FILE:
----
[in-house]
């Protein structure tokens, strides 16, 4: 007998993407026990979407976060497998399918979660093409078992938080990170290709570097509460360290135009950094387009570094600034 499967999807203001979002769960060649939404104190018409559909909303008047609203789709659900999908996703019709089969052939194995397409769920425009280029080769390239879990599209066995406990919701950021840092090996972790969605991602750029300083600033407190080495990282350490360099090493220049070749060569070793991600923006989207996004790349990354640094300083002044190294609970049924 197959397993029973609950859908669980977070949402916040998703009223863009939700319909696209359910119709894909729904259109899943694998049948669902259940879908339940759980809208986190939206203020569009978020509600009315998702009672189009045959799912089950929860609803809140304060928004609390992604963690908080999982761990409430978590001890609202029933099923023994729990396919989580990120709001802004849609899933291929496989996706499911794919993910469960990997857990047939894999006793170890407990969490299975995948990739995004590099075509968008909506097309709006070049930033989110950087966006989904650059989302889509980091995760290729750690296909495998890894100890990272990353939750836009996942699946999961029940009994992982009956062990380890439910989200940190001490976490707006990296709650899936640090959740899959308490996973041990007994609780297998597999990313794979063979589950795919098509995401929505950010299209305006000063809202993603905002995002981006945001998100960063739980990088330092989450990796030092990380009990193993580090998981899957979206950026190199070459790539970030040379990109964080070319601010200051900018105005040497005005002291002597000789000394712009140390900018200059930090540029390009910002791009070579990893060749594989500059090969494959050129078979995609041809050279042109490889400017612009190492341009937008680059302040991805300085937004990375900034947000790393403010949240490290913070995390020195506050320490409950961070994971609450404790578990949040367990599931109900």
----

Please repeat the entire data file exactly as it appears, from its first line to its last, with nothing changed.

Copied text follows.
[in-house]
């Protein structure tokens, strides 16, 4: 007998993407026990979407976060497998399918979660093409078992938080990170290709570097509460360290135009950094387009570094600034 499967999807203001979002769960060649939404104190018409559909909303008047609203789709659900999908996703019709089969052939194995397409769920425009280029080769390239879990599209066995406990919701950021840092090996972790969605991602750029300083600033407190080495990282350490360099090493220049070749060569070793991600923006989207996004790349990354640094300083002044190294609970049924 197959397993029973609950859908669980977070949402916040998703009223863009939700319909696209359910119709894909729904259109899943694998049948669902259940879908339940759980809208986190939206203020569009978020509600009315998702009672189009045959799912089950929860609803809140304060928004609390992604963690908080999982761990409430978590001890609202029933099923023994729990396919989580990120709001802004849609899933291929496989996706499911794919993910469960990997857990047939894999006793170890407990969490299975995948990739995004590099075509968008909506097309709006070049930033989110950087966006989904650059989302889509980091995760290729750690296909495998890894100890990272990353939750836009996942699946999961029940009994992982009956062990380890439910989200940190001490976490707006990296709650899936640090959740899959308490996973041990007994609780297998597999990313794979063979589950795919098509995401929505950010299209305006000063809202993603905002995002981006945001998100960063739980990088330092989450990796030092990380009990193993580090998981899957979206950026190199070459790539970030040379990109964080070319601010200051900018105005040497005005002291002597000789000394712009140390900018200059930090540029390009910002791009070579990893060749594989500059090969494959050129078979995609041809050279042109490889400017612009190492341009937008680059302040991805300085937004990375900034947000790393403010949240490290913070995390020195506050320490409950961070994971609450404790578990949040367990599931109900």